What is unschooling? If you are interested in homeschooling or new to homeschooling, you probably hear the word unschooling from time to time.
You may be wondering about unschooling as part of homeschooling, what that unschool lifestyle is all about, or even if it’s an option for your family.
What is unschooling?
Unschooling is a learning method, style, or philosophy–based on the theories and teachings of John Holt–that allows children freedom in learning from doing and experiencing away from curriculum or a strict school schedule. Natural learning, experience-based learning, or independent learning are synonyms for this style. Some see unschooling as a method of homeschooling, while others see it as a completely separate style of learning.
What is unschooling? (A video explanation)
NaturalChild.org describes “what is unschooling” as:
A large component of unschooling is grounded in doing real things, not because we hope they will be good for us, but because they are intrinsically fascinating.
There is an energy that comes from this that you can’t buy with a curriculum.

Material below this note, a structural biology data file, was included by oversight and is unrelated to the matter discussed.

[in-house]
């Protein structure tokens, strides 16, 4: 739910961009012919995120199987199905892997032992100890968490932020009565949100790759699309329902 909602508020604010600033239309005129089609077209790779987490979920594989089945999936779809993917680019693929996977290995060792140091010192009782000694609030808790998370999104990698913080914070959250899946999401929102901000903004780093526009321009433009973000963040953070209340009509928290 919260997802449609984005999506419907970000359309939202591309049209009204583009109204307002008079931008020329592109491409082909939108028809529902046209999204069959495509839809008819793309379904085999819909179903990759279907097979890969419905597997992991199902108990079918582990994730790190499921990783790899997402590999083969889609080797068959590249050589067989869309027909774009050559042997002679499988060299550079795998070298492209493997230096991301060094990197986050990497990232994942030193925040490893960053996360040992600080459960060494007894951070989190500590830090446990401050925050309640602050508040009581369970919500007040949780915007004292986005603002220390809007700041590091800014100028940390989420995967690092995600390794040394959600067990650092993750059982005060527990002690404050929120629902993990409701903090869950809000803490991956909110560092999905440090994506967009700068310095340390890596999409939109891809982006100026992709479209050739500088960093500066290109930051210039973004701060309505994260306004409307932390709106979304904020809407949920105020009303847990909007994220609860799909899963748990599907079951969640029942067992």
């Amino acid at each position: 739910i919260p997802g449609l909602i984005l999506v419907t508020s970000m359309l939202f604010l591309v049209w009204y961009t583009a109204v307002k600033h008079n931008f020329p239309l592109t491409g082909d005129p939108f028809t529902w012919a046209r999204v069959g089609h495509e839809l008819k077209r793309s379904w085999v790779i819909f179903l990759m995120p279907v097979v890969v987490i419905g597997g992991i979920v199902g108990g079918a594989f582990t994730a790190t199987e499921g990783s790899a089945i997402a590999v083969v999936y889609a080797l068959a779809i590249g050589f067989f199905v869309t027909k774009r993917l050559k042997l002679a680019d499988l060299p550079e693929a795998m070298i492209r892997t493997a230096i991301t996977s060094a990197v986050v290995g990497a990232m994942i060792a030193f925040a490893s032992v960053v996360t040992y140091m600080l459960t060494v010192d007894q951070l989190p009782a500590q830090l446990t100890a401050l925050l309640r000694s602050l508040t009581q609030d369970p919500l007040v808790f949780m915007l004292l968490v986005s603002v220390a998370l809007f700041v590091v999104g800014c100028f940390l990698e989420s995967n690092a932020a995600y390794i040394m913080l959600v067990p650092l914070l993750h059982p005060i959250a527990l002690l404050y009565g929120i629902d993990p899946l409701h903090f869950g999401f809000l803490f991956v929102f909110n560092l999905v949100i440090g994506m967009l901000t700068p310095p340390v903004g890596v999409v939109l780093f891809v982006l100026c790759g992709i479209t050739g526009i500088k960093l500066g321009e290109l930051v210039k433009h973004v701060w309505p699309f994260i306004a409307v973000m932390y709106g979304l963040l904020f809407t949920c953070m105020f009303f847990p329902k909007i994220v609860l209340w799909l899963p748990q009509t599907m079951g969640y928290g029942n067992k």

Children do real things all day long, and in a trusting and supportive home environment, ‘doing real things’ invariably brings about healthy mental development and valuable knowledge.
It is natural for children to read, write, play with numbers, learn about society, find out about the past, think, wonder and do all those things that society so unsuccessfully attempts to force upon them in the context of schooling.
Unschooling provides a unique opportunity to step away from systems and methods, and to develop independent ideas out of actual experiences, where the child is truly in pursuit of knowledge, not the other way around.
How To Start Unschooling
With unschooling, you don’t use specific a homeschool curriculum, or textbooks, or a rigid schedule, or structured learning.
(Unschooling doesn’t mean that you cannot use books or online classes during unschooling. It just means that you are not following a specific curriculum. For example, your unschooler may have an interest in coding games, so they may ask to take a coding class to learn how to use a specific computer coding program.)
There is no set time for learning during unschooling because learning happens all the time! So, you don’t “do” school. Learning just . . . happens naturally.